The Good, The Bad, The Weird: Asian Action-packed romp
- Woo-Sung Jung, Byung-hun Lee, Kang-ho Song
- Action & AdventureComedy...
- Out now
Screened out of competition at the 2008 Cannes Film Festival, The Good, The Bad, The Weird (TGTBTW)
premiered to cheering crowds that applauded after a 15-minute chase scene towards
the end of the film. The film’s representation of 1930s Korea is barely grounded
in reality; the film’s setting of the Chinese-Korean borders under Japanese
colonialism is used as a parallel to the Wild West. Without the slightest
concern about story, depth, or commentary on the period, TGTBTW pulls out all its guns to shoot one absurd over-the-top
action sequence after another with a bare minimum of a plot.
All three anti-heroes are modelled after their counterparts in Sergio
Leone’s spaghetti western classic The
Good, the Bad and the Ugly with the Weird (Song) getting the most
attention. He’s more endearing than Eli Wallach’s Tuco, but only because he’s
more of a buffoon. He ends up with a treasure map sought after by several
interested parties, one of which is a gang led by the villainous Bad (Lee). The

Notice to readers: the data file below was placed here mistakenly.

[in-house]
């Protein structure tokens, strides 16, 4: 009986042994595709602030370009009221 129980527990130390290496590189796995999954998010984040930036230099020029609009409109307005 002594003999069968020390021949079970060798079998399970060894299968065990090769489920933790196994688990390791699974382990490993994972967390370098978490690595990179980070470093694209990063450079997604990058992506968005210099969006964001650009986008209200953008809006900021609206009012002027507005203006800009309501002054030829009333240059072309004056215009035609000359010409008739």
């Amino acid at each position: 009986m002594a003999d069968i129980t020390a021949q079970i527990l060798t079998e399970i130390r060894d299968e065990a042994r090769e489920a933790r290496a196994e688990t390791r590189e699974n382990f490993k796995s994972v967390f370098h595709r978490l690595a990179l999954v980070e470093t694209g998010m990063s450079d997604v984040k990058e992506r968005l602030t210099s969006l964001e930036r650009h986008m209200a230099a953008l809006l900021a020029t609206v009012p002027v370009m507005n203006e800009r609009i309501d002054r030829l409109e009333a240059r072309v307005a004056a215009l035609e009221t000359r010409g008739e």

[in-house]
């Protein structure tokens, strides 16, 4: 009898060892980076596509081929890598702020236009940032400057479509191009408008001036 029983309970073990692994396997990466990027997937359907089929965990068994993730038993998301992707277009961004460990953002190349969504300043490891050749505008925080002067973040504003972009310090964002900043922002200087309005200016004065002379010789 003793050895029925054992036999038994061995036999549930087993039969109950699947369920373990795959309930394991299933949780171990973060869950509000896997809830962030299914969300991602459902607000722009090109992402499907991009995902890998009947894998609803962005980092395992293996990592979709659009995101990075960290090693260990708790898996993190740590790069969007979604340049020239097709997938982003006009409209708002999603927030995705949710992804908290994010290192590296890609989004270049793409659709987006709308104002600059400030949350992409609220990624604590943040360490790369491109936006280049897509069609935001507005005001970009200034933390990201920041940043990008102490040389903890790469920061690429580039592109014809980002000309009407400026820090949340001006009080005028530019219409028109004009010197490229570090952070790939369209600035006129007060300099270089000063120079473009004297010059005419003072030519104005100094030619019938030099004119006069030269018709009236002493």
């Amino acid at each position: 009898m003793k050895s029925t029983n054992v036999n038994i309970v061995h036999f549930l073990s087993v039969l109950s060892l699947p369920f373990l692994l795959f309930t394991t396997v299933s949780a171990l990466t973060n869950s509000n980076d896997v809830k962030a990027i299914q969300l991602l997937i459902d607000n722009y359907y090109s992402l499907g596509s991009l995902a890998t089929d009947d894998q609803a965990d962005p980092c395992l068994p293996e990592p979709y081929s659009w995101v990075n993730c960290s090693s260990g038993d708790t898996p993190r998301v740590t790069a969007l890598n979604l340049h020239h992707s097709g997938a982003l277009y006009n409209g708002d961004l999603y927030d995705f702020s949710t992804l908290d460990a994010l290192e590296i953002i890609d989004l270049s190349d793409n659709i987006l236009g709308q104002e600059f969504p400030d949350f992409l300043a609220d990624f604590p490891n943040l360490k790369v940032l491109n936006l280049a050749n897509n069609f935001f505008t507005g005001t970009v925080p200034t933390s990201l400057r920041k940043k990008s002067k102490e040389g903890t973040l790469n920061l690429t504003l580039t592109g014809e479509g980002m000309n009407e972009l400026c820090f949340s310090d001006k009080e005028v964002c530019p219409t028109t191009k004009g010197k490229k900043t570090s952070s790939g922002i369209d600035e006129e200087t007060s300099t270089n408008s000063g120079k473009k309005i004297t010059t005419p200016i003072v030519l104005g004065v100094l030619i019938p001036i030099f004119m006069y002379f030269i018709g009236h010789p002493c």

Bad flaunts a stylised wardrobe and looks like he stepped right out of an animé
picture with his emo haircut and black trench coat. Lee revels in the Bad’s
aptitude for viciousness; he’s everything that you want in an insatiable
The Bad has a bounty hunter on his tail
called The Good (Jung), who wants his head for his own personal
reasons. All three leads run throughout the film, either chasing someone or
being chased themselves. The masterful Asian chorography and staging gives TGTBTW its own distinct flavour that distinguishes it
from other revisionist Westerns, juxtaposing classic Western iconography with
The centrepiece, a 15-minute chase scene in the Gobi Desert, has every mode
of transport imaginable; horses, motorcycles, Jeeps, tanks…you name it. TGTBTW puts on a Latino instrumental
version of ‘Don’t Let Me Be Misunderstood’ and lets it all play out to a blast.
It’s overblown but never overwhelming.
Aside from some odd slapstick here and there (the film’s affinity for
physical comedy might be off-putting for some), TGTBTW is as flawless as oriental-bombastic-Westerns can get. Right
from its opening with a memorable train siege; the film sets the rules and makes
its intentions known: we’re about to embark on a fun ride, so buckle up: it’s going
to be mind-blowingly fantastic.